Dueling Pro- and Anti-Fracking Movies Debut Oct. 1


With faux-science video producer Josh Fox about to release his Gasworks video on Thursday, it appears his incendiary claims will get same-day competition from a new film called Gashoax by Phelim McAleer, the cinematographer who made Frack Nation.

Fox gained notoriety with his first film, called Gasland, which featured a banjo-playing country boy standing in front of a Pennsylvania gas drilling platform wearing a gas-mask. The film only grossed $30,846, but scored 97 percent on Rotten Tomatoes and earned an Academy Award nomination due to its shocking depiction of local residents lighting their faucets on fire, supposedly due to fracking for natural gas in the community.

After an initial flurry of positive press, Josh Fox ran into a buzz-saw of local and state criticism. With the region sitting on one of the world’s largest coal deposits, some northeastern Pennsylvania residents have been lighting their faucets from natural gas seepage as a community prank for many decades, long before fracking.

According to the New York Times, Fox used disingenuous animation on his website to depict hydraulic “fractures reaching up to the water table, though the text below says that they are separated by about 7,000 feet. It also states that water problems typically stem from poor cement well casings, which is different from fracturing.”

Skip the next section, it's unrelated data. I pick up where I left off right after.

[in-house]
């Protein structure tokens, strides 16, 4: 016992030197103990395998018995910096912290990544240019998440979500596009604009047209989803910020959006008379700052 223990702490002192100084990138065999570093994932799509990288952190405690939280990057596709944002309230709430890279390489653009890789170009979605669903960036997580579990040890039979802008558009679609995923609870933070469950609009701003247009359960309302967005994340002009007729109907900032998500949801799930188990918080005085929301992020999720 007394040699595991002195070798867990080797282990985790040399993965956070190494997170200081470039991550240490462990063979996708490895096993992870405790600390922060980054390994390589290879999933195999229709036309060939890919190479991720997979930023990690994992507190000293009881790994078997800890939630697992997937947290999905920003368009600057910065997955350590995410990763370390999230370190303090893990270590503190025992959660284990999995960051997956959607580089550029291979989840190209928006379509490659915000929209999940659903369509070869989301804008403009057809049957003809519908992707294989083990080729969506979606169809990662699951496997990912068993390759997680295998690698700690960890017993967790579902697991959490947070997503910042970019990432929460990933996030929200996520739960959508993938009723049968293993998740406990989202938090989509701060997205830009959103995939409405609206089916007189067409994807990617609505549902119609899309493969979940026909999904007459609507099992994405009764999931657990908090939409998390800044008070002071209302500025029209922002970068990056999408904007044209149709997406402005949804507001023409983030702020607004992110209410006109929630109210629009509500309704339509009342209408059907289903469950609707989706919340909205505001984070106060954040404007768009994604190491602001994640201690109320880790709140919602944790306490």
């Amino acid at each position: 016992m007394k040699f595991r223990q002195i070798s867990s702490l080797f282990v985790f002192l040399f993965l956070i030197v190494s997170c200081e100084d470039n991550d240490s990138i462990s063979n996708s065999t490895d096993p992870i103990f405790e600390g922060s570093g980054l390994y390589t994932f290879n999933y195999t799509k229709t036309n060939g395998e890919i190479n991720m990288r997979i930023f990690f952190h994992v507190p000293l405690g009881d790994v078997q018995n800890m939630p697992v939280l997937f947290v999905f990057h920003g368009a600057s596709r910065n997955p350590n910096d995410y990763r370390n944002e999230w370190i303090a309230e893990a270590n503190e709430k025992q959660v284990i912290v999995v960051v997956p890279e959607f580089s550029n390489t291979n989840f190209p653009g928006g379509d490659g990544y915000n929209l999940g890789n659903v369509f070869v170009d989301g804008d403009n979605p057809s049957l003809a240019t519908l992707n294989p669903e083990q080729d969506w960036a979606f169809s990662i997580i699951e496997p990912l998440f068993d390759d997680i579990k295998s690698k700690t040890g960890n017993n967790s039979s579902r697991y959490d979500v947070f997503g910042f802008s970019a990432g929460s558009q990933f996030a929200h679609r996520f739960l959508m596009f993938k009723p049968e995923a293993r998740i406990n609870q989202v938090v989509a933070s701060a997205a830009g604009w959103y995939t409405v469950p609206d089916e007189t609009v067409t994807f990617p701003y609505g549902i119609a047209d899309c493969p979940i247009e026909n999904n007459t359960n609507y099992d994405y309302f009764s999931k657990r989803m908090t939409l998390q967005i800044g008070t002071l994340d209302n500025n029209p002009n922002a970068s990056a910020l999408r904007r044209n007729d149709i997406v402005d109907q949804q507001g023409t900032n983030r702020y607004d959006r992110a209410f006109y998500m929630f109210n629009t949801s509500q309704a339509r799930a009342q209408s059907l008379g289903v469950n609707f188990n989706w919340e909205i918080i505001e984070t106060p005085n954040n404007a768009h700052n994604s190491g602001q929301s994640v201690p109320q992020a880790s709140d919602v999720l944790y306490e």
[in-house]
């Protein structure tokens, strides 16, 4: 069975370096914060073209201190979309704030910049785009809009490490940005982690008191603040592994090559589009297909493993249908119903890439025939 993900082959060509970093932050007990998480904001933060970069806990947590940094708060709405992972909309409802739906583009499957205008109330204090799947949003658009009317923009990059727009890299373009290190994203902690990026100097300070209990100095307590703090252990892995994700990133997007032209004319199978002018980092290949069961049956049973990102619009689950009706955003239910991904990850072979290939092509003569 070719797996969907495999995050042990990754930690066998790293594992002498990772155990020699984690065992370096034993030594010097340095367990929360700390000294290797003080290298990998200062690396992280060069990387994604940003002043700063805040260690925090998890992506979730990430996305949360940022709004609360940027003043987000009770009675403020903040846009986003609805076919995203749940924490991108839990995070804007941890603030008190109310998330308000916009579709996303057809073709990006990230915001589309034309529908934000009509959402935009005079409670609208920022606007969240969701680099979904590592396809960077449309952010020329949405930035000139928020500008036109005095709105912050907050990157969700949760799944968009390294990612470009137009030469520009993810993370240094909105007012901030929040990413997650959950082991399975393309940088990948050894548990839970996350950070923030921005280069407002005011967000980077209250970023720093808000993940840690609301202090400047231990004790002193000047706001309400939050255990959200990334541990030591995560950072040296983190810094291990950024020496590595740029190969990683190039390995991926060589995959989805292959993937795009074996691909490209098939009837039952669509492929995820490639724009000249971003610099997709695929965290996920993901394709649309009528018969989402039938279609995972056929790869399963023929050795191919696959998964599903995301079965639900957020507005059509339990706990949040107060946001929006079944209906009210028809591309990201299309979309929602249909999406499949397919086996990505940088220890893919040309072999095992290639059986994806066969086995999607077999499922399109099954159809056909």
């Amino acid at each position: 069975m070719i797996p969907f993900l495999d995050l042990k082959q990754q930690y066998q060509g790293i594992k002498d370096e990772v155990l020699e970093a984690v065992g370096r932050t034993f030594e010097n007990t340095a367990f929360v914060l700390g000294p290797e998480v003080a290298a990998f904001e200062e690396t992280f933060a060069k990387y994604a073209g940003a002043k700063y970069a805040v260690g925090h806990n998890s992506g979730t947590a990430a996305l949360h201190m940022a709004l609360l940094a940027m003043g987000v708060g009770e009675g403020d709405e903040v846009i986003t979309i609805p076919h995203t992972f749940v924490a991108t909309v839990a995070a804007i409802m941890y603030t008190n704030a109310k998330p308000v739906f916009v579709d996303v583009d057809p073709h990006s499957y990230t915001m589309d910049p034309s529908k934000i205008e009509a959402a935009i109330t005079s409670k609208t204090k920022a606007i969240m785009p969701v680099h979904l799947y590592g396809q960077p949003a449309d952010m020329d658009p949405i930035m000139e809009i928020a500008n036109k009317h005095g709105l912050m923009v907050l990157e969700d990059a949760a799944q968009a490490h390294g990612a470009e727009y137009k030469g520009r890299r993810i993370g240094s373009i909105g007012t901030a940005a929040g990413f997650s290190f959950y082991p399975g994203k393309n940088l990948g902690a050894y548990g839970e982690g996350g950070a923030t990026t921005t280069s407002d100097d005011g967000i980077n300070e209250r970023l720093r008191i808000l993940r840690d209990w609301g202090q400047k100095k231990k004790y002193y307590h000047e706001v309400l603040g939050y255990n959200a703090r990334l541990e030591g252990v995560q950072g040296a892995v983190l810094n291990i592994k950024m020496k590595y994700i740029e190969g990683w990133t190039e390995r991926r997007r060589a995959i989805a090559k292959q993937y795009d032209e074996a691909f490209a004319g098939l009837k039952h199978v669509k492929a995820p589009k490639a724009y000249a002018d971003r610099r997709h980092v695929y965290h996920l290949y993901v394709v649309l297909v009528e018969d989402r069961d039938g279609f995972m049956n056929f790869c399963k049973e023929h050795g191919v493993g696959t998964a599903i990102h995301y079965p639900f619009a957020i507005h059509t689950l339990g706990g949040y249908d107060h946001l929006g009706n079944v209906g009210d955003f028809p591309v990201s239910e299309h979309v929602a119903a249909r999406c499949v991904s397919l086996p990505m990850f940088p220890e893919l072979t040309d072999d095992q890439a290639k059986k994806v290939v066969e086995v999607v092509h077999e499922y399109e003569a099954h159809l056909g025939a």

In Fox’s latest diatribe against the fracking (from “hydraulic fracturing”) industry–which has cut the cost of natural gas by about 82 percent in the last 15 years–tries to make the case that drilling workers around hydraulic fracking are dying due to methane gas exposure.

The latest video follows Fox’s widely panned and financially disastrous Gasland II. The highly promoted film made bizarre claims that hydraulic fracking caused breast cancer. The sequel immediately went to DVD and only grossed $370,894.

It is understood that Phelim McAleer’s Gashoax plans to out Fox’s new health claims by prominently featuring tapped interview footage from Dr. Daniel Coster, a travelling emergency room physician who works at several hospitals throughout the northeast area of Pennsylvania. Dr. Coster is expected to report that he has not seen adverse health effects or skin rashes due to rise of the local gas industry, although there have been some industrial injuries from working on drilling crews.


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